For better color accuracy, Glenn suggests "agressive exposure"... does that mean I should blow-out highlights in favor of zones of interest? Isn't that the opposite of most advice, which suggests under-exposing slightly and recovering detail through software later?

Thanks
Christophe
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Old August 22nd, 2005, 12:14 PM   #879
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Quote:
What I mean is, can we hope to get close to the TV or movies color / contrast quality with these amateur-ish DV cameras?
In my opinion, the best stuff out there (features and national commercials) look good because of:
shot on 35mm film - greatest exposure latitude, which other formats can't touch. Shallow depth of field too (video needs 35mm adapter to get the same results).
talented and experienced people
lighting
color grading on a system like a Da Vinci with a professional colorist (it's all they do). While you can get comparable results with DV using tools like Final Touch SD or Nattress G Film + Shake or Vegas + Combustion, you won't necessarily have the talent and experience as someone who specializes in color grading.

Quote:
For better color accuracy, Glenn suggests "agressive exposure"... does that mean I should blow-out highlights in favor of zones of interest?
Yes. I'm not sure if it increases color accuracy as I don't have a good way of testing that. But colors do seem to look more vivid. Saturation definitely increases, at least with the Sony PD100. You can test this with your own camera.

Quote:
Isn't that the opposite of most advice, which suggests under-exposing slightly and recovering detail through software later?
Yes. I used to believe that you should be conservative with exposure... but aggressive exposure does have its benefits.
Without any color correction, the aggressively exposed image will be more saturated.
After color correction, you can match brightness and saturation. But, the colors will still be different (check this on a vectorscope... the hue of colors is different). Also, increasing brightness with make noise more apparent in the dark areas.
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Old September 7th, 2005, 10:44 PM   #880
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Which Camera should I buy?

Hi there,

My name is David, thanks for taking the time to read my enquiry.

I am going to Asia in October to work in and around Refugee camps. I want to take with me a Digital Video Camera so that I can record the plight of the people there, their story etc. Also to tell the story of my 75 year old father who goes there to help stop Malaria and TB by providing equipment, medicine and advice…anyway

I have been looking at the new range of digital video cameras, happy that prices are lower because I am not rich; but confused by the lack of features in some cameras. Of course price IS a major factor; less than NZ$2000 (and lower than that if possible) but disregarding price a little for the moment:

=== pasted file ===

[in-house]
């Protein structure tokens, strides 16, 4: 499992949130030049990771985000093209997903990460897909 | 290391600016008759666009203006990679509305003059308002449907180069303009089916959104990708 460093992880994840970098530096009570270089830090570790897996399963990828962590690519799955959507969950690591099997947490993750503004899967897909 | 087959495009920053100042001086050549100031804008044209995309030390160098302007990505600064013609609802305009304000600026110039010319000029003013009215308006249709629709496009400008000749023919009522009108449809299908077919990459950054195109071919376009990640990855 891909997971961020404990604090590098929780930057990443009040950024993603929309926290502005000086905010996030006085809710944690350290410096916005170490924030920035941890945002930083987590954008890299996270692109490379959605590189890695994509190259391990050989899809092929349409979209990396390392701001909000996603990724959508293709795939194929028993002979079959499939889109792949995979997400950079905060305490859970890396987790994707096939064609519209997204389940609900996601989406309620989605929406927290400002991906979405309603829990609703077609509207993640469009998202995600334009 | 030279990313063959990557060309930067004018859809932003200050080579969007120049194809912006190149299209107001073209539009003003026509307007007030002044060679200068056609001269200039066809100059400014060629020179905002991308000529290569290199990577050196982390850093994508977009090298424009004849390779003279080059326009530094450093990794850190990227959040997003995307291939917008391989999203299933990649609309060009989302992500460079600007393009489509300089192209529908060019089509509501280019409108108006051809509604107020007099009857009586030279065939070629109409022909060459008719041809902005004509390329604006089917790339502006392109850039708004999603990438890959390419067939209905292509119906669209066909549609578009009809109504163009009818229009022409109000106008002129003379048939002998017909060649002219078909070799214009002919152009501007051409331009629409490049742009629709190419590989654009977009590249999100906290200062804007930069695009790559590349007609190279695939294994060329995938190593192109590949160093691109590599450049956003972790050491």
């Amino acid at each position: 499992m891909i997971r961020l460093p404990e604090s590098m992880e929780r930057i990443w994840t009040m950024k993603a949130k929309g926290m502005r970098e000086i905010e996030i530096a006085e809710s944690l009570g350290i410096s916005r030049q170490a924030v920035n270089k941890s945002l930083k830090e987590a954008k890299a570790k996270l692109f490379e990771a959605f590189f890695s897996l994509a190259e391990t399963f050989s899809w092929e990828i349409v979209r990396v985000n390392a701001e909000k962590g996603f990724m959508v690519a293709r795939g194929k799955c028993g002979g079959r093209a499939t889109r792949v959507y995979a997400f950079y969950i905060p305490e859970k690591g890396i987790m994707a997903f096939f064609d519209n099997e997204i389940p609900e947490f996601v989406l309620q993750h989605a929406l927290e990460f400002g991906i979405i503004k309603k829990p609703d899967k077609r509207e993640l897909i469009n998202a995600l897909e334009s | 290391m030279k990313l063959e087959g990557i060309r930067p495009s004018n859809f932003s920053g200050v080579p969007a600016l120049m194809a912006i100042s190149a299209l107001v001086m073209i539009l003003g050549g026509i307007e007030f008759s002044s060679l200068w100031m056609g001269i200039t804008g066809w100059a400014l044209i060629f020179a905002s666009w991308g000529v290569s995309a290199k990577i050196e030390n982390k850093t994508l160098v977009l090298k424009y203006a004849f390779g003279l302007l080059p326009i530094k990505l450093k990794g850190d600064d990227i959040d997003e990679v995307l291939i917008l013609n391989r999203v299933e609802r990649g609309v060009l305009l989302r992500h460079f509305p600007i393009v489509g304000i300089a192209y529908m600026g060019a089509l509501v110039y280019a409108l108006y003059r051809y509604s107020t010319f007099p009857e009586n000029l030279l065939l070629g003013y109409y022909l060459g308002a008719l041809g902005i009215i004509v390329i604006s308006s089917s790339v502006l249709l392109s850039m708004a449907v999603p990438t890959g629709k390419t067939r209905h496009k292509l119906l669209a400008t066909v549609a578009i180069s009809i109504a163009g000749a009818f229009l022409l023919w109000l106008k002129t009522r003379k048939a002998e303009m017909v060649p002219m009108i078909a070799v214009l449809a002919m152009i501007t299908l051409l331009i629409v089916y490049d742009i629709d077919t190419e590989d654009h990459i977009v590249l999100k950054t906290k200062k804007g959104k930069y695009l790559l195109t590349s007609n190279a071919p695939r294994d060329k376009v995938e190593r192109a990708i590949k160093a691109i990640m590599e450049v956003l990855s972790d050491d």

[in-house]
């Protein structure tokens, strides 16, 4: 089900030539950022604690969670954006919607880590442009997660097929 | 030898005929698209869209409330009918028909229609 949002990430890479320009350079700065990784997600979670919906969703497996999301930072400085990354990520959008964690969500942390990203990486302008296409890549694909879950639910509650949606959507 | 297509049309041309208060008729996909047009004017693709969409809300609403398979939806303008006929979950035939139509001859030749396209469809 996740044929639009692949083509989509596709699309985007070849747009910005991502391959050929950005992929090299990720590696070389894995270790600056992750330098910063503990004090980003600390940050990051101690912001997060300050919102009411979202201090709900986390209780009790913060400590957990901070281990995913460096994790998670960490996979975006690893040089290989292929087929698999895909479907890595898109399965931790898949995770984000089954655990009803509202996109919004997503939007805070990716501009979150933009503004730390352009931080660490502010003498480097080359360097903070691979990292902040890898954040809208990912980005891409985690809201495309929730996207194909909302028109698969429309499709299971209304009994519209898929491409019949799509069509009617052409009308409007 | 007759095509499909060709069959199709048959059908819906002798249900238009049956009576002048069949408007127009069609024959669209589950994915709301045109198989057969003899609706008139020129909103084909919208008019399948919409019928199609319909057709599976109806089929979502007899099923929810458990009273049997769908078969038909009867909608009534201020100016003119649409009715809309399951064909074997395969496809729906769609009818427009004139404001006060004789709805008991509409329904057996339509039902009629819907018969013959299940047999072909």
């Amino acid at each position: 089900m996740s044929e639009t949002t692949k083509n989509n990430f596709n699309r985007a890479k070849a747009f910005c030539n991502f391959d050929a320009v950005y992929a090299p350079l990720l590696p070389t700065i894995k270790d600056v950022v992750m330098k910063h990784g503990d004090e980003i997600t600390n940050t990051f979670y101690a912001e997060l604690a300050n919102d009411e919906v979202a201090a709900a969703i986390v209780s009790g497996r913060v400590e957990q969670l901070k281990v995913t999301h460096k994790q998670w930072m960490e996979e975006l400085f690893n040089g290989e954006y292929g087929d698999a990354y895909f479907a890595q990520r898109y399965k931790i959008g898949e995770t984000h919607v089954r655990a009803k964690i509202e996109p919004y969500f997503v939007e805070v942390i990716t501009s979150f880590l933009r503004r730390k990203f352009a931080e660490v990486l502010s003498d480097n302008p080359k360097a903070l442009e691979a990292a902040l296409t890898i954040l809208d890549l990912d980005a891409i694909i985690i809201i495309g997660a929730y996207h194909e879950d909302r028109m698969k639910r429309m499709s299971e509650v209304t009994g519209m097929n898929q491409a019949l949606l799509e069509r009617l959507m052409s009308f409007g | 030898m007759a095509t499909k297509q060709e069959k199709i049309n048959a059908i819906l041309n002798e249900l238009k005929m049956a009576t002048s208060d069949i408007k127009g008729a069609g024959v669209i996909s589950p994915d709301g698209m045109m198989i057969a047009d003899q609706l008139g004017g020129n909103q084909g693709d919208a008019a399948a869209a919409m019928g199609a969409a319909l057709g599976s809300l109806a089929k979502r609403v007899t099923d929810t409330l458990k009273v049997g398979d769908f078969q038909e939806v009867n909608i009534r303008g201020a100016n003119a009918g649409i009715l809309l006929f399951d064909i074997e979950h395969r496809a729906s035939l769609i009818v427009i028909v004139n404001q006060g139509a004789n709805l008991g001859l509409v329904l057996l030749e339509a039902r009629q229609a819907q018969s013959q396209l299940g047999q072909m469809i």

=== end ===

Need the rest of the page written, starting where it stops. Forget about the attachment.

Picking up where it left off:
I decided I would look for 1) a 3ccd camera (better colour etc), 2) the best optical zoom, and 3) a DVD-RW drive (hard drives are probably too expensive for me). I was of course mindful of other things like night shooting ability, colour in the viewfinder, stability when filming etc but the 3 main ingredients were what I was looking for.

Do you think I could find one? NO. There is a 3ccd, with 10x optical zoom and TAPE drive! I guess someone must have an excess of tape drives, why would you have a 3ccd camera with a tape drive, rather than at the same time making the recording media more up to date? I guess there may well be a very legitimate reason.

It was pointed out to me by a salesperson at a shop today ( 5 shops, one person actually new something) that JVC have just put out the GZ-MC500, 3ccd, 4gb microdrive, 10 x optical – the price unfortunately is NZ3500 so a bit out of my price range. I also read a review of it that said it doesn’t have a microphone jack, and that its viewfinder and low light performance are mediocre, and that though the 3ccd is great for still pictures it doesn’t do moving pictures so well.

So, PLEASE HELP is there a digital video camera that has 1) 3ccd (preferably three 1/4" CCD's that are optimized for video. No still camera needed), 2) non-tape (DVD-RW?/card) recording. 3) optical zoom of at least 10x. 4) decent audio. 5) mike in and perhaps an ie1394 port. ????

Or can you suggest something that would work for me. I need the best quality I can get for the least money obviously because I would like to be able to edit footage on my computer (Avid) and maybe make a doco or two.

PLEASE ADVISE

Thanks
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Old September 8th, 2005, 12:13 AM   #881
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Well, you seem to be too focused on the consumer aspects of cameras. No self respecting pro would ever use a DVD-R cam. The format is not stable and not easy to manipulate in post. Tapes are tried and true and have stood the test of time. Hard drives are not practical in most cases and would require dumping every few hours to clear up space. Solid state media will be on some new cameras but VERY VERY expensive at $750+ for every 20 minutes.